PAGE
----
Public officials and their families in Romania must now declare their fortunes in full.
Under pressure from Brussels to boost transparency, Bucharest has toughened its anti-graft law.
The parliament’s main goal is fighting high-level corruption, the main obstacle to European Union membership.
Nobody voted ‘no’ but mainly ultra-nationalist MPs abstained.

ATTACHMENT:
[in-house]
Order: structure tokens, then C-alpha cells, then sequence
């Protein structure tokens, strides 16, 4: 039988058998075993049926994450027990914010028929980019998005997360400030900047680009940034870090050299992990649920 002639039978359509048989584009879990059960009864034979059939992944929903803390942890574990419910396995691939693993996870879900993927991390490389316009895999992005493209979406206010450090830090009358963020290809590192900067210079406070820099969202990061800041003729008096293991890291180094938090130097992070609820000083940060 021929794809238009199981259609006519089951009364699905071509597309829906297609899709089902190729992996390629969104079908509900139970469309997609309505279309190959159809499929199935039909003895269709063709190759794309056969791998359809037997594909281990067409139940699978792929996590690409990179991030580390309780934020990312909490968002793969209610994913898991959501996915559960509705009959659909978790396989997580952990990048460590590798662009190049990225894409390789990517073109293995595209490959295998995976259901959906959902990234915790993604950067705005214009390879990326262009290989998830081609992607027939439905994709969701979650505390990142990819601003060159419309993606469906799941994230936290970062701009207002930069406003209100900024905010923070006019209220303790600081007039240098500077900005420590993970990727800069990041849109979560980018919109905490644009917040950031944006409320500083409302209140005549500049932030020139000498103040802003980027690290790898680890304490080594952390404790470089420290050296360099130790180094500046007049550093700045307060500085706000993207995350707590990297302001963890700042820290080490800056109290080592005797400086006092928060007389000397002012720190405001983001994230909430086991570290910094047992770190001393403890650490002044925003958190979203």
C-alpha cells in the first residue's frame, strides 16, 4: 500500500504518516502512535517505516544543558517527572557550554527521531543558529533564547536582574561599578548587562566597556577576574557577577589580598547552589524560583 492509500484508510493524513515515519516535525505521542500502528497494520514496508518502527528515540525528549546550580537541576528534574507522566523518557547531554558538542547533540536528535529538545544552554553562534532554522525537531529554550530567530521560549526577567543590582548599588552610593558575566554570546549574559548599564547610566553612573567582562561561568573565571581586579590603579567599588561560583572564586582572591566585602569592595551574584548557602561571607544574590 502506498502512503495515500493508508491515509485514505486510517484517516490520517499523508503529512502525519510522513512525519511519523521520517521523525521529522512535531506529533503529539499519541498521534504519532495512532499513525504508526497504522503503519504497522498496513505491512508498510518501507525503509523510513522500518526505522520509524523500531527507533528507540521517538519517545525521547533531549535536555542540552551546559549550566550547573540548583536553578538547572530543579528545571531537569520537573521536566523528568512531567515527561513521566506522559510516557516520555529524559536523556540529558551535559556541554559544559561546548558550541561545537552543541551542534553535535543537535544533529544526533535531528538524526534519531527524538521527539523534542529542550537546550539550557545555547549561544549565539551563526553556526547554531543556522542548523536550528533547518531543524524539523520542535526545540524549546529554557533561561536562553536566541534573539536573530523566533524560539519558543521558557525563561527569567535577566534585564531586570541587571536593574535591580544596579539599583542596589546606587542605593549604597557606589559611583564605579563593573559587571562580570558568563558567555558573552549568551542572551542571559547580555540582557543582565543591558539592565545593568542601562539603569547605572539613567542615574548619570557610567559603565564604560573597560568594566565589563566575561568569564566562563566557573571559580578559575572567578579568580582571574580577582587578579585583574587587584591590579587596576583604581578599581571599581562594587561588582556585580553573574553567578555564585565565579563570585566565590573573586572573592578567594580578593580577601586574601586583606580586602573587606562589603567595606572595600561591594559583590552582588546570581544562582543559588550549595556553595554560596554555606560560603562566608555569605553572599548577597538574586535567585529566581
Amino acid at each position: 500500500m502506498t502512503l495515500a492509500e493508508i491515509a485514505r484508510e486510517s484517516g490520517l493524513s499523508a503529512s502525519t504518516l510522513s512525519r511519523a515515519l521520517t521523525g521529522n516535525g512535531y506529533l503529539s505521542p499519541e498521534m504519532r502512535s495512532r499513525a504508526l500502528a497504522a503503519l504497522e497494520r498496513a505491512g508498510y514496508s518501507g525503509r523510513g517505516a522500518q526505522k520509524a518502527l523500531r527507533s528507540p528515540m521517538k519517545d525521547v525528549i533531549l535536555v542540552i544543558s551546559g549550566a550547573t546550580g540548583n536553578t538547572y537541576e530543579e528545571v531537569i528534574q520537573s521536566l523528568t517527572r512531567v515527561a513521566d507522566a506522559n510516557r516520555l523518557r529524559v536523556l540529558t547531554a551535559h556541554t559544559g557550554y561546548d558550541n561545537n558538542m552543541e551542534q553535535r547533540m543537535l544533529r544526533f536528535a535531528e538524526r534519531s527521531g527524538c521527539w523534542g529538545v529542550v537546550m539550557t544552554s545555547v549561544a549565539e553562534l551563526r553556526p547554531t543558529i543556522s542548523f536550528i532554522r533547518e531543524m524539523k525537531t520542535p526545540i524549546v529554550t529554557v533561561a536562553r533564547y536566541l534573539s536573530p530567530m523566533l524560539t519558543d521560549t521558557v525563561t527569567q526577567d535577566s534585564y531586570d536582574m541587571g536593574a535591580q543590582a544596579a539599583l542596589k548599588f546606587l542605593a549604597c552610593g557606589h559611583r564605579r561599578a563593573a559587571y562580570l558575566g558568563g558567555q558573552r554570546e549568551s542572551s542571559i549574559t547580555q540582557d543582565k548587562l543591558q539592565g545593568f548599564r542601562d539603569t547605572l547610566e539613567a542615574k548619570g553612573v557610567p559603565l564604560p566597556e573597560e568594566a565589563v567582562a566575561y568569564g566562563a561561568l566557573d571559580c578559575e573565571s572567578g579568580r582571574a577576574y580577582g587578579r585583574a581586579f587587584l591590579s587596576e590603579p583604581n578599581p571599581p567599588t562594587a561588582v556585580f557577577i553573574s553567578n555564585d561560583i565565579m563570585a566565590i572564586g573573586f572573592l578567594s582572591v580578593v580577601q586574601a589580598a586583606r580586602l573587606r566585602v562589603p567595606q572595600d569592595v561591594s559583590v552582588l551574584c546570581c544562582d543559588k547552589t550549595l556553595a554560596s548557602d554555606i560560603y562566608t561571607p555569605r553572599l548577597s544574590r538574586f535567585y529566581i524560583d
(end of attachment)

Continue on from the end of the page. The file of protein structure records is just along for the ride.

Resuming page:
Centrist Prime Minister Calin Popescu Tariceanu came to power last December promising to get tough on graft.
After the vote, he said:
“Corruption remains an immediate concern and we will continue to fight it. No progress would have been possible without this fundamental change.”
For the first time since the fall of communism, public officials must declare the assets of family members.
The listings now published on the Internet are supposed to cover property, bank accounts, cars, art treasures and items of jewellery valued at more than 5,000 euros apiece.